Andy Woodson is one of the most in-demand bassists in the central Ohio area, and has been a vital part of the Columbus music scene for over 15 years.
Andy has performed and recorded (on electric and acoustic bass)with many local and nationally known musicians, including pianist DD Jackson, David Murry, Billy Hart, Kim Pensyl, Michael Cox, Hank Marr, Bobby Floyd, Mark Flugge, Christian Howes, Vince Andrews, Jim Snidero, Pete Mills, Donna Mogavero, and Paul Brown's Science Gravy Orchestra, to name but a few.
As well as his work as a sideman, Andy also gigs and records his own music with the Andy Woodson Band. In 1997 he released his first CD, "Scioto", which features Andy's original jazz and jazz rock compositions, with heavy emphasis on his work with 6 string fretless bass.
"Fretted, fretless, acoustic- Woodson does it all on this collection of his lush, King Crimson- style compositions." -Gregory Isola, Bass Player Magazine, Indie City column, Oct. 1997
MJBrady Published on: 11 Oct 2001
"On Scioto, we are hearing the endeavors of bassist Andy Woodard, both as a composer and performer, his bass playing skills are broad and varied, apparent in the styles of music that are present on this cd. He is supported by a long list of capable musicians, with practically a "new" line-up for each song, the music is mainly from a jazz foundation with certain songs bringing ample doses of progressive and fusion influences, these would prove to be the strongest songs on the cd for readers in this forum. Other songs bring a more tradional charted style of jazz, reminescent of Stan Getz, and early Miles Davis, though not as adventurous, these songs have a mellower vibe to them, offering laid back freestyled rhythms for the benefit of each players solo spots. Andy plays some very fluid upright bass, and when he shows his electric side he pays tribute to the greats(Jaco, Petrucci, Willis, etc) and shames no one. As his first cd, one can understand the want to express his multi-faceted musical tastes, yet the tunes are coming from opposite sides of the jazz realms and may seem to have some slow spots. My feelings are that Andy has made a statement as both a musician and composer on this cd, he has a bright future as both. After hearing the more adventurous songs on this cd, my tastes are hoping for more of the high energy complexity heard on the songs: Mad Cow, World of Wicker, and Monkey Island, on his next project. Here the compositions show some obvious progressive rock and fusion leanings, and standout from the rest of the cd as a whole. So to a promising new talent in the prog/fusion world say hello to Andy Woodson."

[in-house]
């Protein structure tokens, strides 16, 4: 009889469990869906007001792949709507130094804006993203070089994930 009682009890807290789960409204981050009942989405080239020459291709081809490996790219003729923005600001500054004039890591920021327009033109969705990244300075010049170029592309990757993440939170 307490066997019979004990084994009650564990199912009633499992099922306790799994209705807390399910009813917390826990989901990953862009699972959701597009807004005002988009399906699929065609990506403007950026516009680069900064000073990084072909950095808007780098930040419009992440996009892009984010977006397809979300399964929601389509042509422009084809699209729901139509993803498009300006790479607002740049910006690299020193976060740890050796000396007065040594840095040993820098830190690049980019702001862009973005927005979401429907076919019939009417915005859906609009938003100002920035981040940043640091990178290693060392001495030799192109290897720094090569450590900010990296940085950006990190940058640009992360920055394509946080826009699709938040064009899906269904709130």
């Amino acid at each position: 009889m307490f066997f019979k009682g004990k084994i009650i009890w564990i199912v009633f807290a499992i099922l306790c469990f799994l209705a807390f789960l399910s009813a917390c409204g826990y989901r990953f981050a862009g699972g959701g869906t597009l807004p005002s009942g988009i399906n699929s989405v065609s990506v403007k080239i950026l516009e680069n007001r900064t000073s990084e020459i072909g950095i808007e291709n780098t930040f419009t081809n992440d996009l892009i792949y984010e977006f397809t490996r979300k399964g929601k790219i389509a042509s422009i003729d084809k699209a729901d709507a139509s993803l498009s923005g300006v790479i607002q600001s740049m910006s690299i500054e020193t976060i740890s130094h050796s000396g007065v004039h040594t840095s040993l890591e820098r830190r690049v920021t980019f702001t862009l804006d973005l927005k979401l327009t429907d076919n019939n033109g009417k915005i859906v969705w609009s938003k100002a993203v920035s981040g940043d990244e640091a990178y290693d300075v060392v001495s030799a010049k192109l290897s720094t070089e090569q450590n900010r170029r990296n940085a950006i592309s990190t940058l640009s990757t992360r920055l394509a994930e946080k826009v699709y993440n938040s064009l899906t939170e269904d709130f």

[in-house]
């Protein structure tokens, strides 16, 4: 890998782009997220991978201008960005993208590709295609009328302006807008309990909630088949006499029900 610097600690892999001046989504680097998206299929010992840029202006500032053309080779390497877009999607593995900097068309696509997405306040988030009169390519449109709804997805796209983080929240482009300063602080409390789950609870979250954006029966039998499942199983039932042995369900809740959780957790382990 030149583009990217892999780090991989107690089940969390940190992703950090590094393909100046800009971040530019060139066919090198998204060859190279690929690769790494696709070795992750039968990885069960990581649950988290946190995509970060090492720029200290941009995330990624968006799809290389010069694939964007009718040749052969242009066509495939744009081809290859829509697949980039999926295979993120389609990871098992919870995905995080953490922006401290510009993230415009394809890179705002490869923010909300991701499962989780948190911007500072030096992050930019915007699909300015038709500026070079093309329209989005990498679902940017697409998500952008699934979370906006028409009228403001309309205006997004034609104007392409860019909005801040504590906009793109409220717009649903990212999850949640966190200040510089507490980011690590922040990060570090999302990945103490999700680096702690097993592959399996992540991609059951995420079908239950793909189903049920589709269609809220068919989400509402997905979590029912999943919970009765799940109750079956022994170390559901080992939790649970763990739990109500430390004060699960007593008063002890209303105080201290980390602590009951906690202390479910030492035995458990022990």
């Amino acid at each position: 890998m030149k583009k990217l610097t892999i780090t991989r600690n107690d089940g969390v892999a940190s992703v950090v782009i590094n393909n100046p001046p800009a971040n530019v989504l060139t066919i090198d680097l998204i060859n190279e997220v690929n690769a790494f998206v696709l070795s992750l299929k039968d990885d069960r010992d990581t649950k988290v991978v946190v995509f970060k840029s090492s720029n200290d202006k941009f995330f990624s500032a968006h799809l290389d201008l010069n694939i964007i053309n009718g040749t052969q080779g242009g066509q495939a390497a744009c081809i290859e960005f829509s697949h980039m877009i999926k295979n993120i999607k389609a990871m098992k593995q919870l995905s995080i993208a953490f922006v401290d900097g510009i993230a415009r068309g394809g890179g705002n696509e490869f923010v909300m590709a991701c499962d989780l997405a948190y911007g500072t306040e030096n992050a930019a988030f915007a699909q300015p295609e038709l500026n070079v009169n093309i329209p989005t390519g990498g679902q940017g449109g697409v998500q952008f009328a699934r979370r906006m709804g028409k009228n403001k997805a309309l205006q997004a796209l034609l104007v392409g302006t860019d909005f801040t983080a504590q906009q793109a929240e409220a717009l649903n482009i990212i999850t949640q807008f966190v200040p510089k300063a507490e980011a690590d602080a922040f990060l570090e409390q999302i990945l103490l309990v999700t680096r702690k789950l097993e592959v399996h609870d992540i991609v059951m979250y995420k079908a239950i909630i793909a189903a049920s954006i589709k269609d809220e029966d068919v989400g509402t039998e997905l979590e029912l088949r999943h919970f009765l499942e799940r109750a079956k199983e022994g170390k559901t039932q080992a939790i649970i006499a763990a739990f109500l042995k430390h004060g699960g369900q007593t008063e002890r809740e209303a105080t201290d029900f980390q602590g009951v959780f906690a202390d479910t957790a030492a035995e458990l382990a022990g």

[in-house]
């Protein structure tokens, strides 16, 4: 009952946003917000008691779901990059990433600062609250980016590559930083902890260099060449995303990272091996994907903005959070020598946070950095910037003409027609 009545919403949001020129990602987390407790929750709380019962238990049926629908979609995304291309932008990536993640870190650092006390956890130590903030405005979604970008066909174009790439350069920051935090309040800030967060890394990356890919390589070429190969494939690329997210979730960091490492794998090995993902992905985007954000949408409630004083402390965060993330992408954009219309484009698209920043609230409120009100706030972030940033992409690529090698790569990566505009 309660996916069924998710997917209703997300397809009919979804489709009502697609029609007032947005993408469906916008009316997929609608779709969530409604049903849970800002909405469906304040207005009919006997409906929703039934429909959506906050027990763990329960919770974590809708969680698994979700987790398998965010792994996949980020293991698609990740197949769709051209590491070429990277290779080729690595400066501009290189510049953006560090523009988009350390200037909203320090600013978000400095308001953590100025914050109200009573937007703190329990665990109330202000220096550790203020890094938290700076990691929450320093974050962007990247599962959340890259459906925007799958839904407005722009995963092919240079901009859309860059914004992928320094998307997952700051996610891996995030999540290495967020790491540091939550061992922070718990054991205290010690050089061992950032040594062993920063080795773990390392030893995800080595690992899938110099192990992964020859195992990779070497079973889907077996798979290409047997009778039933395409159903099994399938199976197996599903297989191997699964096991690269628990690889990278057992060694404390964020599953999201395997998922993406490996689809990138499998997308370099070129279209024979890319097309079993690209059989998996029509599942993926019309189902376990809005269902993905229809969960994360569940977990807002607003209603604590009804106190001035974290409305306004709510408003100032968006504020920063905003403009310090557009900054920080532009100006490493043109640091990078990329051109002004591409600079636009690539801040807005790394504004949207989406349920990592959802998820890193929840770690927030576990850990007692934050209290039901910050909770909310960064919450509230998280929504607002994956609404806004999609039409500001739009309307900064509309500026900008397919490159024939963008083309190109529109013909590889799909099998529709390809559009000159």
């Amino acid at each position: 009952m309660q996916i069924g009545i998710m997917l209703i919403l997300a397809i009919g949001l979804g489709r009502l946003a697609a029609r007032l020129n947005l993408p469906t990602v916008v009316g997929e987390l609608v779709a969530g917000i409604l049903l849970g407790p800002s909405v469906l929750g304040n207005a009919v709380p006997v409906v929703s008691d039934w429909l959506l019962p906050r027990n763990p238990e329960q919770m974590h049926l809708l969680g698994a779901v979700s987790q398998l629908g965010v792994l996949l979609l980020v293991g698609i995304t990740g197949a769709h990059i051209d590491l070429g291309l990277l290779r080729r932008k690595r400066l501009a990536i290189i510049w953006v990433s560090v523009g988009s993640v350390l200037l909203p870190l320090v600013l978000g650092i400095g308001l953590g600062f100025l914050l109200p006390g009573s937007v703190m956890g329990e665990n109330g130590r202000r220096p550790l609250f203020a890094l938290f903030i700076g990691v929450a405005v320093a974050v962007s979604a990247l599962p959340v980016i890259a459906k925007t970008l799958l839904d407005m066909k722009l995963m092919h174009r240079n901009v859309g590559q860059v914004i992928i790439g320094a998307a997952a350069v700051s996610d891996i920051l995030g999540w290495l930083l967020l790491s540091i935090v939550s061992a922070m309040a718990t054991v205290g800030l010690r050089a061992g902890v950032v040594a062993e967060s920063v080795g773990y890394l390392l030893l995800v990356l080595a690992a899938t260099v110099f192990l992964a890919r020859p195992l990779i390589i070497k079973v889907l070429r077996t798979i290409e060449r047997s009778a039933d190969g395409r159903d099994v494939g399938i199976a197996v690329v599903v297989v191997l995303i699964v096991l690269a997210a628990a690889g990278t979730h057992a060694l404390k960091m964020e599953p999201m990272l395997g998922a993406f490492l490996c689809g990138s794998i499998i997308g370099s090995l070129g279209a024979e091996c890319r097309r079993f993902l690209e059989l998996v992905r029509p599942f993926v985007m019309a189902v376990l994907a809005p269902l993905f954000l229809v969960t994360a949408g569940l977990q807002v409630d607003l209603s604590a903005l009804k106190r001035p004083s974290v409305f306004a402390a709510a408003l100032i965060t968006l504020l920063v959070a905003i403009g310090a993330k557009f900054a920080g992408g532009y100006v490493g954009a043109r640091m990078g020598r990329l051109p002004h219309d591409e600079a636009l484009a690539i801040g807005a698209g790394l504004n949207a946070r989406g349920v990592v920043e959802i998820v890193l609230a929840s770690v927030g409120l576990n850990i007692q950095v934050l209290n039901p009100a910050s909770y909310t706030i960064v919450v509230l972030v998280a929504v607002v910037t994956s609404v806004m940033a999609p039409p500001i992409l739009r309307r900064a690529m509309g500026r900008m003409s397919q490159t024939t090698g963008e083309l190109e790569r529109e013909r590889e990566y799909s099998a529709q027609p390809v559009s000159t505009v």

"The bass work of Andy Woodson glistens on the sophisticated 'Scioto'.
The best leaders inspire their charges, rarely seeking the spotlight for themselves. Uncommonly talented bassist Andy Woodson is such a leader .
Woodson just released his first album, Scioto. Though his work on acoustic and electric bass is always accomplished, his instrumental voice rarely takes the glory.
Instead, it is shared with 28 of Columbus' best jazz and blues makers. Saxophonists Jay Miglia, Michael Cox and Chris Burge, Pianists Erik Augis and Mark Flugge spark the album's sophisticated fire; a cadre of various others stoke it continuously.
Woodson's undeniable presence is the subtly unifying force, though. His trademark rich tone inhabits all eight selections; his nimble bass propels tunes such as "Three Days" marvelously. Beyond that, his taste and imagination shape the album's ambitious stylistic breadth.
"Mad Cow" aggressively sets the tone with it's mix of fusion, art rock (King Crimson is conjured ) and jazzy pop. Next, Woodson backs off with a large ensemble performance of the easy-swinging Latin piece "Everything and Nothing". Vaughn Wiester puts a bit of his Brazilian obsession to good practice in the warmly welcoming horn chart.
"The Den" finds Woodson, who composed all the tunes, in a reflective mood. It surely is a paean to the well-worn north-campus pub where he often performs. The song's uncommon grace and delicacy might surprise casual visitors to the bar.
"Monkey Island" is the leader's stab at New Orleans blues. It is elevated by guitarist John Boerstler and organist Tony Monoco. As always, Woodson draws the best out of his compadres. -Curtis Schieber, Columbus Dispatch, Sunday, June 22, 1997